At his weekly press conference on Monday, Texas coach Tom Herman told reporters that junior running back Kyle Porter could redshirt this season.
Despite appearing in UT’s first four games, Porter did not travel with Texas for Saturday’s 19-14 win at Kansas State. Two days later, Herman said Porter is now deciding whether he will redshirt this season. A new NCAA rule permits eligible players to appear in four games before taking a redshirt.
According to Herman, Porter is still practicing with the Longhorns and is welcome on the team. Texas played Porter at key times in its season-opening loss to Maryland, but he has recorded only three catches, one kickoff return and rushing attempt this year.
Said Herman: “And if Kyle eventually decides he wants to play, Kyle is more than welcome on our team. Kyle’s still practicing with us every day to make sure that that opportunity is still a reality for him. And so we’ll see how and when he wants to make that decision, but we support him in everything that he does. He’s been nothing but a do-right guy in every facet of his life ever since we’ve been here. So we want to make sure we’re doing right by him, too.”
Mid-season redshirts and transfers could become a trend as athletes take advantage of the NCAA’s new rule. In addition to letting freshmen get their feet wet, the rule also allows older players a chance to feel out their spot on the roster without sacrificing a year of eligibility. Last week, Clemson quarterback Kelly Bryant and Oklahoma State receiver Jalen McCleskey both transferred after playing in four games at their respective schools.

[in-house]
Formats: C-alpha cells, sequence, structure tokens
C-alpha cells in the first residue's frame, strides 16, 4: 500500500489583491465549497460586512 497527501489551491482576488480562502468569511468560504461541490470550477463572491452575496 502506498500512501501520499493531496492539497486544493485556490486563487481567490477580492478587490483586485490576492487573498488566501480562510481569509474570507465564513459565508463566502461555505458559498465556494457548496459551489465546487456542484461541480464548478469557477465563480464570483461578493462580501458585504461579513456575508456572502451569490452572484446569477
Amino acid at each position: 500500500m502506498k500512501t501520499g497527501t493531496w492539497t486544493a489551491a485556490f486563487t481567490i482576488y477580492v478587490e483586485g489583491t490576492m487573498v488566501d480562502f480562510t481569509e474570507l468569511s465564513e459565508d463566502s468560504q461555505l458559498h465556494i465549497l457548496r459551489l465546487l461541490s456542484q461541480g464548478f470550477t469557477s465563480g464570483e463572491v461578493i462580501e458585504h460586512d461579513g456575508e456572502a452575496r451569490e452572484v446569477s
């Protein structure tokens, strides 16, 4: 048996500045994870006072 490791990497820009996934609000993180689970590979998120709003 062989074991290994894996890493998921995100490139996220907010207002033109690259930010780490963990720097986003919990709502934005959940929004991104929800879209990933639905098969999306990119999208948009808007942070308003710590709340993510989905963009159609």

This past Thursday, Texas coach Tom Herman said conversations had been had with a couple of unnamed Longhorns about transfers. He didn’t have a problem with the NCAA’s rule, though.
“If this is the worst thing that comes of having that rule in place, I think anything that benefits the players is a step in the right direction,” Herman said last week. “You can look at it on the positive too. If a guy may have left in August, at least you got four games out of him.”
Porter was a state champion and four-star recruit when Texas signed him out of Katy High in 2016. He served as the back-up to D’Onta Foreman for much of the 2016 season. He then rushed 83 times for 261 yards and four touchdowns in 2017.
This fall, the 5-11, 215-pound Porter has been unable to emerge out of a crowded backfield that features seven scholarship running backs. The lone rush of Porter’s junior year has resulted in a two-yard touchdown.
Porter has averaged 3.6 yards per carry during his time at Texas.
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